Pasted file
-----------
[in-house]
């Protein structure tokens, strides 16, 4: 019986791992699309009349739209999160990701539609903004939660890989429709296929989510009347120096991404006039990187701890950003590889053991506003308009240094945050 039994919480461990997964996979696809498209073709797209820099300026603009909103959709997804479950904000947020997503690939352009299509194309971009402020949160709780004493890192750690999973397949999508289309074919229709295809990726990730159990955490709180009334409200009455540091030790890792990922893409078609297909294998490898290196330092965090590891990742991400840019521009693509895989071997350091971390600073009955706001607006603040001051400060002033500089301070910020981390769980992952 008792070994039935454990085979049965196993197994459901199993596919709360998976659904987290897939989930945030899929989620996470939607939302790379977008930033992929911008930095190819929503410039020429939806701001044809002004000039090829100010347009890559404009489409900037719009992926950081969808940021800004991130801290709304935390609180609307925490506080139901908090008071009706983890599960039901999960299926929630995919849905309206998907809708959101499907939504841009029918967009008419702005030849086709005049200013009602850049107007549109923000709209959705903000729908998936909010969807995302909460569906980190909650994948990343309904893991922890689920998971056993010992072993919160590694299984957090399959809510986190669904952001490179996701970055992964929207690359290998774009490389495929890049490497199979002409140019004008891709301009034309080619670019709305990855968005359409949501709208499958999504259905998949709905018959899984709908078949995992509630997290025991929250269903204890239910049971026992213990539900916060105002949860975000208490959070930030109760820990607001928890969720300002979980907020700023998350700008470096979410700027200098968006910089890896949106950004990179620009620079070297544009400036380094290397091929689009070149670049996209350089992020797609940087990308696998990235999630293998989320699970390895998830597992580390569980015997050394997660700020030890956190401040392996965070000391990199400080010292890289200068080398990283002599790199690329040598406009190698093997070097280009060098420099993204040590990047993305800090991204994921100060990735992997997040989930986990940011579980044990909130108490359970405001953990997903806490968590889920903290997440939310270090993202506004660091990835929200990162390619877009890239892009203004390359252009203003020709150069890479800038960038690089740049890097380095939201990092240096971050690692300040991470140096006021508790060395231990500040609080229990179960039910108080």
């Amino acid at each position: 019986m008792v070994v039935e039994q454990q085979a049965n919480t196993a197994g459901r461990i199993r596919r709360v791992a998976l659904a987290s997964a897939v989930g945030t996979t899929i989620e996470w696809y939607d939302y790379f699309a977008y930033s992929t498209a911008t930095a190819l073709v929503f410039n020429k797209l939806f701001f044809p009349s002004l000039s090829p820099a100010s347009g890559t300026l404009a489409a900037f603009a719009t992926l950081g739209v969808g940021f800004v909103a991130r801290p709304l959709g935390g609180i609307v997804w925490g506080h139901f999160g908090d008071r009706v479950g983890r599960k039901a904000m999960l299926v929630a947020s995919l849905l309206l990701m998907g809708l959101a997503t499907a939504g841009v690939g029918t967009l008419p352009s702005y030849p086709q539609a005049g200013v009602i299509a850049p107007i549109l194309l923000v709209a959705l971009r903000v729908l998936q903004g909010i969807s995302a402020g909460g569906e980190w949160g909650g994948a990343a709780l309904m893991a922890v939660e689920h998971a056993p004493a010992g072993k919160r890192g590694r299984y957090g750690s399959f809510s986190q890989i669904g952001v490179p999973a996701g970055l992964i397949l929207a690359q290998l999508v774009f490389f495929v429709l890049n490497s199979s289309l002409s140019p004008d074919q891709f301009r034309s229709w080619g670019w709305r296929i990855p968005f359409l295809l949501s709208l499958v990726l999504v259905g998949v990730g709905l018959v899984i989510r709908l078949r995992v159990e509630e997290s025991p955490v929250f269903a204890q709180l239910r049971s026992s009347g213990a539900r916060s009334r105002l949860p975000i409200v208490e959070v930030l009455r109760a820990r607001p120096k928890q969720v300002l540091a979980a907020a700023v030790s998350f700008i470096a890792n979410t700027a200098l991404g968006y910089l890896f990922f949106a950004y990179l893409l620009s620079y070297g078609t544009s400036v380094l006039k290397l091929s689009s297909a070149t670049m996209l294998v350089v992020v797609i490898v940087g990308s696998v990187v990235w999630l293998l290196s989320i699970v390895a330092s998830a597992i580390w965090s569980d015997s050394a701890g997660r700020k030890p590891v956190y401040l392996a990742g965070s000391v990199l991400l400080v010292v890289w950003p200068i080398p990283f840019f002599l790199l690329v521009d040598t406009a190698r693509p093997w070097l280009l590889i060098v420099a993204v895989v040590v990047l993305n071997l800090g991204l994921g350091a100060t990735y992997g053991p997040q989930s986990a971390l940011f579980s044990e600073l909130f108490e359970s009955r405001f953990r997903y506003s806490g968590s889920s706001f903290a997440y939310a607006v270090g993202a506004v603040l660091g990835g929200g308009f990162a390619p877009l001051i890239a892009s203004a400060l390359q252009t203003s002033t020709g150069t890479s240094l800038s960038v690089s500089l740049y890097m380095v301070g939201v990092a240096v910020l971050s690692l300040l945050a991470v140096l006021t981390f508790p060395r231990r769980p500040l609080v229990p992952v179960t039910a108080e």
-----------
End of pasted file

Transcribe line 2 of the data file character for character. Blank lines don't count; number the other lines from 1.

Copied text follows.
């Protein structure tokens, strides 16, 4: 019986791992699309009349739209999160990701539609903004939660890989429709296929989510009347120096991404006039990187701890950003590889053991506003308009240094945050 039994919480461990997964996979696809498209073709797209820099300026603009909103959709997804479950904000947020997503690939352009299509194309971009402020949160709780004493890192750690999973397949999508289309074919229709295809990726990730159990955490709180009334409200009455540091030790890792990922893409078609297909294998490898290196330092965090590891990742991400840019521009693509895989071997350091971390600073009955706001607006603040001051400060002033500089301070910020981390769980992952 008792070994039935454990085979049965196993197994459901199993596919709360998976659904987290897939989930945030899929989620996470939607939302790379977008930033992929911008930095190819929503410039020429939806701001044809002004000039090829100010347009890559404009489409900037719009992926950081969808940021800004991130801290709304935390609180609307925490506080139901908090008071009706983890599960039901999960299926929630995919849905309206998907809708959101499907939504841009029918967009008419702005030849086709005049200013009602850049107007549109923000709209959705903000729908998936909010969807995302909460569906980190909650994948990343309904893991922890689920998971056993010992072993919160590694299984957090399959809510986190669904952001490179996701970055992964929207690359290998774009490389495929890049490497199979002409140019004008891709301009034309080619670019709305990855968005359409949501709208499958999504259905998949709905018959899984709908078949995992509630997290025991929250269903204890239910049971026992213990539900916060105002949860975000208490959070930030109760820990607001928890969720300002979980907020700023998350700008470096979410700027200098968006910089890896949106950004990179620009620079070297544009400036380094290397091929689009070149670049996209350089992020797609940087990308696998990235999630293998989320699970390895998830597992580390569980015997050394997660700020030890956190401040392996965070000391990199400080010292890289200068080398990283002599790199690329040598406009190698093997070097280009060098420099993204040590990047993305800090991204994921100060990735992997997040989930986990940011579980044990909130108490359970405001953990997903806490968590889920903290997440939310270090993202506004660091990835929200990162390619877009890239892009203004390359252009203003020709150069890479800038960038690089740049890097380095939201990092240096971050690692300040991470140096006021508790060395231990500040609080229990179960039910108080």